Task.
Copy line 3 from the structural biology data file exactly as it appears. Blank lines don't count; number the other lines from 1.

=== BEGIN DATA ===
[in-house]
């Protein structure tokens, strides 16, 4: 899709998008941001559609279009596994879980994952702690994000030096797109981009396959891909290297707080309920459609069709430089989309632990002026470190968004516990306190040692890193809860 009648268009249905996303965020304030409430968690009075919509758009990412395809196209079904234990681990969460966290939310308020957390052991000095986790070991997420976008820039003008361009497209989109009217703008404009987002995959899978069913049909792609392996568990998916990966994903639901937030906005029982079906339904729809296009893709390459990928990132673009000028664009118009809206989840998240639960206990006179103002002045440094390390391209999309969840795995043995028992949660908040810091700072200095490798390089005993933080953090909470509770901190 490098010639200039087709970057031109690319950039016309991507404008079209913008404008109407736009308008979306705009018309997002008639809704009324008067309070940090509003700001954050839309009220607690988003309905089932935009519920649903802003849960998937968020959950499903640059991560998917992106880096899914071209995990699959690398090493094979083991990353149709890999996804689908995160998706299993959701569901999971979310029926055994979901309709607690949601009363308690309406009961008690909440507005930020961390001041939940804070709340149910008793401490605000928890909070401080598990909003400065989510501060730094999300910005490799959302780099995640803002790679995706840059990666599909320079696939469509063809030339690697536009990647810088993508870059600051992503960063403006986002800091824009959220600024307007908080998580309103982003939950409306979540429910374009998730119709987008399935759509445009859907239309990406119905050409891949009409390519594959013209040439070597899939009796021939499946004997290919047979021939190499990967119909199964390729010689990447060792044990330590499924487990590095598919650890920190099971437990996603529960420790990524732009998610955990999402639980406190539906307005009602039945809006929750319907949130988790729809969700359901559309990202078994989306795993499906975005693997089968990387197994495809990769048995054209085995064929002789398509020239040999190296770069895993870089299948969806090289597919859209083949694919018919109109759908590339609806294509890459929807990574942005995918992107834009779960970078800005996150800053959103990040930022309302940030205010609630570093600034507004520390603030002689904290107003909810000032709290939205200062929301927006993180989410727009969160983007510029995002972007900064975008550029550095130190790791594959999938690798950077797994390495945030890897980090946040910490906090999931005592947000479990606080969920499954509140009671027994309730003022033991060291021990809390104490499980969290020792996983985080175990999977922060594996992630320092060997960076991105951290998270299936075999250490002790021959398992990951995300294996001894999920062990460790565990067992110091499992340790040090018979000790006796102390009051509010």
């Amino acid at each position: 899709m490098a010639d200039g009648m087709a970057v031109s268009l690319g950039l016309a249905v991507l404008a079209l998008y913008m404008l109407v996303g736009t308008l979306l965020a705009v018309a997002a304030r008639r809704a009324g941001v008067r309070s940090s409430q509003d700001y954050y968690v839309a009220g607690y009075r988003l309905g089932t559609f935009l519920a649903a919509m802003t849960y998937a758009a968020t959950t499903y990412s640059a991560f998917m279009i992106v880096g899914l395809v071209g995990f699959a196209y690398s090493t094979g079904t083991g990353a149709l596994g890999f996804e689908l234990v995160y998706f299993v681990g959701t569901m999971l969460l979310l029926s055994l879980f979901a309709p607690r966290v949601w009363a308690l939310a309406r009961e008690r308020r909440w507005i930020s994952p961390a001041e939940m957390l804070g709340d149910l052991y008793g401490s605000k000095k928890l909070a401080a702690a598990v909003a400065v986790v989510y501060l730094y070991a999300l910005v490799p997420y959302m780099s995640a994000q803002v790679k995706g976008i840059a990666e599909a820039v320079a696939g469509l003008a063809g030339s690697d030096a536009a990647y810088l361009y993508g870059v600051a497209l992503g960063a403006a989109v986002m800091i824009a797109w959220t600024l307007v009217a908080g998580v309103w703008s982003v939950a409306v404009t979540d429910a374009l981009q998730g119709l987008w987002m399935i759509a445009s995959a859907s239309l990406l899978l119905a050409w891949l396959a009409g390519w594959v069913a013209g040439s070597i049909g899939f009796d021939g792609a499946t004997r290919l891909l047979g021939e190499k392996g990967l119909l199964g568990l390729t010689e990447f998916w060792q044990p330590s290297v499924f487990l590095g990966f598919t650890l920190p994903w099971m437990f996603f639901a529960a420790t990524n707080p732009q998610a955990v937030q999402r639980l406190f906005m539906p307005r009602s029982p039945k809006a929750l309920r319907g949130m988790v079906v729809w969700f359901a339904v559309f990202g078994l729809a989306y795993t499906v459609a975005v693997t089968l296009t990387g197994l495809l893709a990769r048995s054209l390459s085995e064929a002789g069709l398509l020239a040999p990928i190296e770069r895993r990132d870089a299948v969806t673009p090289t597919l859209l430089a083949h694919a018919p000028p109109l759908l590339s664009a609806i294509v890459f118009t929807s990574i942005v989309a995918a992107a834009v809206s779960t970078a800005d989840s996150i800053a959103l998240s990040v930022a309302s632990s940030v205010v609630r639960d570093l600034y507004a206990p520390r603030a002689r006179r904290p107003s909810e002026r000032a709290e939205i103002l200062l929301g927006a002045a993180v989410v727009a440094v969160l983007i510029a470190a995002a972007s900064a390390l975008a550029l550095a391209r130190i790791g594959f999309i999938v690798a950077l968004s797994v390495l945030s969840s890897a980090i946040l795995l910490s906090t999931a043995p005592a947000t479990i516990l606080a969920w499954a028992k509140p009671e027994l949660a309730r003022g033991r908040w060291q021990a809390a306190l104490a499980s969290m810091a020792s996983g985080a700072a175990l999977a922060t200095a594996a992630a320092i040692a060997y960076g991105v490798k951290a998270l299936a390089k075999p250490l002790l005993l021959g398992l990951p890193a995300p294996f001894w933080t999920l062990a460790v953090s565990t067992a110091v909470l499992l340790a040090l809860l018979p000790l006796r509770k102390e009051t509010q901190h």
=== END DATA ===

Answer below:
């Amino acid at each position: 899709m490098a010639d200039g009648m087709a970057v031109s268009l690319g950039l016309a249905v991507l404008a079209l998008y913008m404008l109407v996303g736009t308008l979306l965020a705009v018309a997002a304030r008639r809704a009324g941001v008067r309070s940090s409430q509003d700001y954050y968690v839309a009220g607690y009075r988003l309905g089932t559609f935009l519920a649903a919509m802003t849960y998937a758009a968020t959950t499903y990412s640059a991560f998917m279009i992106v880096g899914l395809v071209g995990f699959a196209y690398s090493t094979g079904t083991g990353a149709l596994g890999f996804e689908l234990v995160y998706f299993v681990g959701t569901m999971l969460l979310l029926s055994l879980f979901a309709p607690r966290v949601w009363a308690l939310a309406r009961e008690r308020r909440w507005i930020s994952p961390a001041e939940m957390l804070g709340d149910l052991y008793g401490s605000k000095k928890l909070a401080a702690a598990v909003a400065v986790v989510y501060l730094y070991a999300l910005v490799p997420y959302m780099s995640a994000q803002v790679k995706g976008i840059a990666e599909a820039v320079a696939g469509l003008a063809g030339s690697d030096a536009a990647y810088l361009y993508g870059v600051a497209l992503g960063a403006a989109v986002m800091i824009a797109w959220t600024l307007v009217a908080g998580v309103w703008s982003v939950a409306v404009t979540d429910a374009l981009q998730g119709l987008w987002m399935i759509a445009s995959a859907s239309l990406l899978l119905a050409w891949l396959a009409g390519w594959v069913a013209g040439s070597i049909g899939f009796d021939g792609a499946t004997r290919l891909l047979g021939e190499k392996g990967l119909l199964g568990l390729t010689e990447f998916w060792q044990p330590s290297v499924f487990l590095g990966f598919t650890l920190p994903w099971m437990f996603f639901a529960a420790t990524n707080p732009q998610a955990v937030q999402r639980l406190f906005m539906p307005r009602s029982p039945k809006a929750l309920r319907g949130m988790v079906v729809w969700f359901a339904v559309f990202g078994l729809a989306y795993t499906v459609a975005v693997t089968l296009t990387g197994l495809l893709a990769r048995s054209l390459s085995e064929a002789g069709l398509l020239a040999p990928i190296e770069r895993r990132d870089a299948v969806t673009p090289t597919l859209l430089a083949h694919a018919p000028p109109l759908l590339s664009a609806i294509v890459f118009t929807s990574i942005v989309a995918a992107a834009v809206s779960t970078a800005d989840s996150i800053a959103l998240s990040v930022a309302s632990s940030v205010v609630r639960d570093l600034y507004a206990p520390r603030a002689r006179r904290p107003s909810e002026r000032a709290e939205i103002l200062l929301g927006a002045a993180v989410v727009a440094v969160l983007i510029a470190a995002a972007s900064a390390l975008a550029l550095a391209r130190i790791g594959f999309i999938v690798a950077l968004s797994v390495l945030s969840s890897a980090i946040l795995l910490s906090t999931a043995p005592a947000t479990i516990l606080a969920w499954a028992k509140p009671e027994l949660a309730r003022g033991r908040w060291q021990a809390a306190l104490a499980s969290m810091a020792s996983g985080a700072a175990l999977a922060t200095a594996a992630a320092i040692a060997y960076g991105v490798k951290a998270l299936a390089k075999p250490l002790l005993l021959g398992l990951p890193a995300p294996f001894w933080t999920l062990a460790v953090s565990t067992a110091v909470l499992l340790a040090l809860l018979p000790l006796r509770k102390e009051t509010q901190h």